TV media buying 101: audience measurement techniques

Posted by KImberly Armstrong on Oct 10, 2013 3:41:00 PM

How do you measure and evaluate a television media buy in a world where audiences watch on smart phones, computers, tablets, television--or even video on demand? It's a question tormenting both media buyers and advertisers.

Any media buying strategy needs to rest on a foundation of reliable metrics. Without a firm understanding of who is viewing what when, an advertiser or their agency cannot make an accurate assessment of potential returns. They will inevitably find themselves wasting money on media real estate that doesn't reach their intended target.

There are two methodologies utilized in Canada to measure television viewership which often paint different pictures. Understanding the methods, and knowing how to apply the information they generate, is therefore crucial to any media buying strategy.

Audience Measurement Systems

Portable People Meter

Major markets in Canada (Montreal French, Toronto, Calgary, Edmonton and Vancouver) are measured using Portable People Meters (PPM).

Developed PPM meterby United States-based consumer research firm Arbitron, BBM Canada launched a joint bid with Arbitron in 2008 to deploy PPMs for electronic measurement in Canada. PPMs became a single source measurement, meaning one panel measured and calculated both TV and radio ratings.

With PPMs, selected household panels wear a device not unlike a pager as they go about their day. The pager detects inaudible codes that broadcasters embed in the audio portion of their programming. The codes tell BBM what station people are watching what day and at what time.

Using station schedules, BBM then attributes minute-by-minute audience to programs. The age and gender of the individual household representatives are determined with personal questions.

The benefit of PPM measurement is you get year round measurement. Additionally, it eliminates many user error issues, such as simple forgetfulness and intential inaccuracy. Each household participant wears their own monitor and BBM logs each monitor separately, sidestepping mistakes made in manual reporting.

PPMs also pick up pre-recorded programming, with the audience attributed to the original telecast, as long as they view it within 7 days of the original airing. Programming that is streamed live and includes the same commercials as the TV airing is also included in the audience measurement, as long as the broadcaster encodes the show.

There are some drawbacks to PPMs. While they provide better estiimates, they are not available in all markets. In addition, a viewer is included in a program's audience after only 30 seconds of viewing. Previously, at least 5 minutes were required within a 15-minute period. I agree with many others who feel 30 seconds is not adequate.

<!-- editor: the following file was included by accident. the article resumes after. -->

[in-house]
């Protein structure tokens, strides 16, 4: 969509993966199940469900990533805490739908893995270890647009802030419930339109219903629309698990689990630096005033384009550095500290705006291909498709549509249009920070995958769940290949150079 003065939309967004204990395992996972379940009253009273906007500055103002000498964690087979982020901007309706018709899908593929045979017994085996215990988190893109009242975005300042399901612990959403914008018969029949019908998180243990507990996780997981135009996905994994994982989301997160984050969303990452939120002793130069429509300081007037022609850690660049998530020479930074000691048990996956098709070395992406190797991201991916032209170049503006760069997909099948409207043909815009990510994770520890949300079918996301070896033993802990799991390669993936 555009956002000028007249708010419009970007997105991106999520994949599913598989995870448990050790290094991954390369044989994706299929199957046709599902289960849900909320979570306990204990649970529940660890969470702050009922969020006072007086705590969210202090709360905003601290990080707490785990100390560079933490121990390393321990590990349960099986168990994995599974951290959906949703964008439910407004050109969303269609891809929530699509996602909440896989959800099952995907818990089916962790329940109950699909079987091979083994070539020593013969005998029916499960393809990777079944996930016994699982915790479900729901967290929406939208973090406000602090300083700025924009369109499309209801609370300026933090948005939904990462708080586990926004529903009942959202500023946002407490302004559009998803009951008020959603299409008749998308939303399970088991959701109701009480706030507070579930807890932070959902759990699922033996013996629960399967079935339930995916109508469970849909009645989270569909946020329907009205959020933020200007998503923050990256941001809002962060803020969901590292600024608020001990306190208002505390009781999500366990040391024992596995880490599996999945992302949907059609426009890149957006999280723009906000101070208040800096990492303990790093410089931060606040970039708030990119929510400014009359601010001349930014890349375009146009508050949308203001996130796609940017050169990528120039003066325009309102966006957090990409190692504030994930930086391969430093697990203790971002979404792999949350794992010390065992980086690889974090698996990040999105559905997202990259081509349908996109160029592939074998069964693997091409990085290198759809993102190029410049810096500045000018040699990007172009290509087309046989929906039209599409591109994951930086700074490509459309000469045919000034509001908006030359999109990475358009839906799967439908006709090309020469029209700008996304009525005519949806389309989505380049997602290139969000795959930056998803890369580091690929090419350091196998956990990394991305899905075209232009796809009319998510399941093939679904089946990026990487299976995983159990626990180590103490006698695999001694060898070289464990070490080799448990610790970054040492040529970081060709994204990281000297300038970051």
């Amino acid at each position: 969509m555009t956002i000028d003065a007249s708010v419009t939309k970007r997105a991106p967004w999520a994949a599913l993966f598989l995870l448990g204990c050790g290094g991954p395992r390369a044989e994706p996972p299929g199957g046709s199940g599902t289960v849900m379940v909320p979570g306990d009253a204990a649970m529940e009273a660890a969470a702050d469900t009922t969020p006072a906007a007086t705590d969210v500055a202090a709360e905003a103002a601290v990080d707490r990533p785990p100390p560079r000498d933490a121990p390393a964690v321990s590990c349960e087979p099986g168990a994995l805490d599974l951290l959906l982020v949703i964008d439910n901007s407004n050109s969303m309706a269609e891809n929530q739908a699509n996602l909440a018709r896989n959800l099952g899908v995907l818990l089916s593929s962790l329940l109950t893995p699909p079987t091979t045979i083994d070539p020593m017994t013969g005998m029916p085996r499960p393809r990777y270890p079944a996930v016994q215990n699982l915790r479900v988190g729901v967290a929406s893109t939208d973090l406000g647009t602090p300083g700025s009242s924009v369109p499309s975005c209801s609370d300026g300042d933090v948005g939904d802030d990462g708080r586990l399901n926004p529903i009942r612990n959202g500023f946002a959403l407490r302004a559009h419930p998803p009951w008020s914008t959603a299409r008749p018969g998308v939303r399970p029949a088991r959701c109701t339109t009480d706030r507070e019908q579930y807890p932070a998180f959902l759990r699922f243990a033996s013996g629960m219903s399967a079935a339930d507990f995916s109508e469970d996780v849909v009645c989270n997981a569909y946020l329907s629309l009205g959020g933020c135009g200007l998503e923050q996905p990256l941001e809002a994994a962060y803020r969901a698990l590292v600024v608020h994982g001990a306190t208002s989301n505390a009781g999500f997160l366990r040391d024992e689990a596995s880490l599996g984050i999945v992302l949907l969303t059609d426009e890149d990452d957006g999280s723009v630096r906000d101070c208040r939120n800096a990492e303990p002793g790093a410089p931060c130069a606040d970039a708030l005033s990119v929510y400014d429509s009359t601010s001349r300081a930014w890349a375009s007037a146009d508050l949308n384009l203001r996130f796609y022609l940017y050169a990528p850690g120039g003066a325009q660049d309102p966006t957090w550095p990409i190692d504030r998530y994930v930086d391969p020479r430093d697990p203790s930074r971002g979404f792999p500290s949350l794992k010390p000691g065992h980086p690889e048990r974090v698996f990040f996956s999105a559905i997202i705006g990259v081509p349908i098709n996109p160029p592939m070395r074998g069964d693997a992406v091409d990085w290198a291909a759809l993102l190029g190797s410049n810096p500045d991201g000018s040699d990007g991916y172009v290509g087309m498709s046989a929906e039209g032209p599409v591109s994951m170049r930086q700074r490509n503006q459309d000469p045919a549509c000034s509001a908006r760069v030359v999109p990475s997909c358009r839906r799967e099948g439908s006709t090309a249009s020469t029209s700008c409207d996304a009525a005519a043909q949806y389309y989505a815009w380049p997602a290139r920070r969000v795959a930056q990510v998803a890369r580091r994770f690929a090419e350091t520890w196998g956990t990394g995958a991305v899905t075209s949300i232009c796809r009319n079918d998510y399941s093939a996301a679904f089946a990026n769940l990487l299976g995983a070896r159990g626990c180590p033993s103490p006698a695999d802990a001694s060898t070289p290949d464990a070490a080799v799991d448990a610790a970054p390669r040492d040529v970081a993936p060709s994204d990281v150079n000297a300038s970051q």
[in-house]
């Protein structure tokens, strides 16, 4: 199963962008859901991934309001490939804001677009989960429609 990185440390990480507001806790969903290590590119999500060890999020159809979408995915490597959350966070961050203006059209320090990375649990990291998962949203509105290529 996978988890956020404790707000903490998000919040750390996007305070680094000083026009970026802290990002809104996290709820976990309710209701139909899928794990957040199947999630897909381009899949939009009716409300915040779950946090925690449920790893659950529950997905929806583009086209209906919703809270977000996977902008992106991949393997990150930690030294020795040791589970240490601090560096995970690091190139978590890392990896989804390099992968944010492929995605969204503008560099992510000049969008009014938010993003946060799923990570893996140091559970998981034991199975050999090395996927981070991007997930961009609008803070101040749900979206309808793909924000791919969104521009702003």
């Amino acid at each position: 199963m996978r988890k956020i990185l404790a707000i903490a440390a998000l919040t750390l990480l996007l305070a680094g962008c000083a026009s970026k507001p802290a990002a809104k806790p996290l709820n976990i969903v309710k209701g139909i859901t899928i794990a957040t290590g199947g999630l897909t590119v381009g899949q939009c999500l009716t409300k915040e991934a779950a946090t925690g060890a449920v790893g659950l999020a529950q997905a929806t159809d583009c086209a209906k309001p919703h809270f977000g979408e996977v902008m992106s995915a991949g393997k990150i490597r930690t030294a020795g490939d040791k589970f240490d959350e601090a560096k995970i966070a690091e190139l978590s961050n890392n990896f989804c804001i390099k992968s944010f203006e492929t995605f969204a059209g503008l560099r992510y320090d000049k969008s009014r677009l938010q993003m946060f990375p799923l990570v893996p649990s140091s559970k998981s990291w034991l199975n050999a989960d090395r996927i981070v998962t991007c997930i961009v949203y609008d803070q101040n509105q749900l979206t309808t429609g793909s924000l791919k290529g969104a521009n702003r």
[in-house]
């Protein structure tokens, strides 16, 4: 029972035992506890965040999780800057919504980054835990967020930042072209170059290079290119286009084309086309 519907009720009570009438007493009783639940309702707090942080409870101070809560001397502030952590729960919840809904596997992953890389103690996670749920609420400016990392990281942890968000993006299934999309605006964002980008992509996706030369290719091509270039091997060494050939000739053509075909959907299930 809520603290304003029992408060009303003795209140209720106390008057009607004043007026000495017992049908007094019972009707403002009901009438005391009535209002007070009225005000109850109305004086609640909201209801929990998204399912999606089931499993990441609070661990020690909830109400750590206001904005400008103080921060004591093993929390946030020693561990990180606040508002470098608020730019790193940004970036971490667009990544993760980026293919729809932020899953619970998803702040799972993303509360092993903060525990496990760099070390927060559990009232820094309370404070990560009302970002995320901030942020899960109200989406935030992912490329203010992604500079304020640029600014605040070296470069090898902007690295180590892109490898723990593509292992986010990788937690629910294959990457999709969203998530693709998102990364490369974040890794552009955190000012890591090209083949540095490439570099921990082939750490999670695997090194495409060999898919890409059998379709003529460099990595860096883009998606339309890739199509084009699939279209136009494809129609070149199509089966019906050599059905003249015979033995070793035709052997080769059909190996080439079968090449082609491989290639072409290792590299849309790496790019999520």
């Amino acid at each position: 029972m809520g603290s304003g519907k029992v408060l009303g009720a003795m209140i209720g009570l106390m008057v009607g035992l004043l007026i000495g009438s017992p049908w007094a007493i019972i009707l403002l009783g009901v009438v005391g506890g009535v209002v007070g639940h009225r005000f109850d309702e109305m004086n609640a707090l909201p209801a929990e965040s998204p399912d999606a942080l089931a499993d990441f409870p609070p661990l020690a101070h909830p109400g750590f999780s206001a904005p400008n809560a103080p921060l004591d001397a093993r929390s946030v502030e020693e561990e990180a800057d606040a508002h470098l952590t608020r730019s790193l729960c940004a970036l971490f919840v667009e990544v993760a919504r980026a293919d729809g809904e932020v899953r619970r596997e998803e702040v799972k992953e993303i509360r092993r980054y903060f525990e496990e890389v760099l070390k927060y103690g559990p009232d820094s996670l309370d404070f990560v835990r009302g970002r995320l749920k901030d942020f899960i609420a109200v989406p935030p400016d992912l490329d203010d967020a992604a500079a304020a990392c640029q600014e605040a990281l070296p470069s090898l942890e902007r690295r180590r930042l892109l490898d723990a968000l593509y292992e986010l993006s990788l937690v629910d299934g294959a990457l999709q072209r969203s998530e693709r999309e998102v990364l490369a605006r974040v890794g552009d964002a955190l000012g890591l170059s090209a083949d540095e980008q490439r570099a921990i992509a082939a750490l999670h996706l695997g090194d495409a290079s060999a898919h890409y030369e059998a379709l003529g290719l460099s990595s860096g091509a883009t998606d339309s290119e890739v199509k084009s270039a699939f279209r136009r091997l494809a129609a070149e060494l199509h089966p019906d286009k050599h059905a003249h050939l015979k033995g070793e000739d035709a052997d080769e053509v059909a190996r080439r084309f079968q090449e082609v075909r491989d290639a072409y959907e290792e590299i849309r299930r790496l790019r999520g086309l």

Audience from video-on-demand, tablets, smart phones and computers (unless the programming is live) currently cannot be counted wtih PPMs as that would require a separate code for each episode and platform. BBM is currently testing PPMs for non-linear viewing with 3 major broadcasters for first run Canadian conventional programming. Results are expected to be released in Spring of 2014.

 

BBM Diaries

For the remaining TV markets audience measurement metrics comes from the diary system.

The diary system operates very simply: household panels are selected to represent the general population. Each member of the household, 2 years or older, is sent a diary. The participants manually enter information about themselves and what shows they watch at what times for a one-week period. The audience data received over several weeks is compiled and released twice a year (Fall and Spring).

There are several inherent flaws in BBM diaries. You are relying on people being honest about their TV viewership. Then there is the issue of forgetfulness: a participant may simply forget to write down what they watched. Diaries for younger viewers are filled out by the main household contact or another adult member of the household which can add to inaccuracies.

Compared to PPMs, BBM diaries show a general trend of over-reporting of prime time television and under-reporting of 'fringe' television after 11:00 pm.

While respondents are asked to note other sources of viewing content outside of TV, the audience is not attributed to the broadcast airing. So--like PPMs--this viewing is absent from any program audience estimates.

 

Whether you are dealing with a PPM or BBM Diary market, it's important to remember that both are merely estimates of potential audience. By having a solid understanding of how audiences are measured and the advantages and disadvantages of each methodology, effective buys can be executed using the data, but just as importantly need to be coupled with sound buyer judgement.

 

Joanne Crump, VP Media Services Director

Topics: Media & Marketing, media buying

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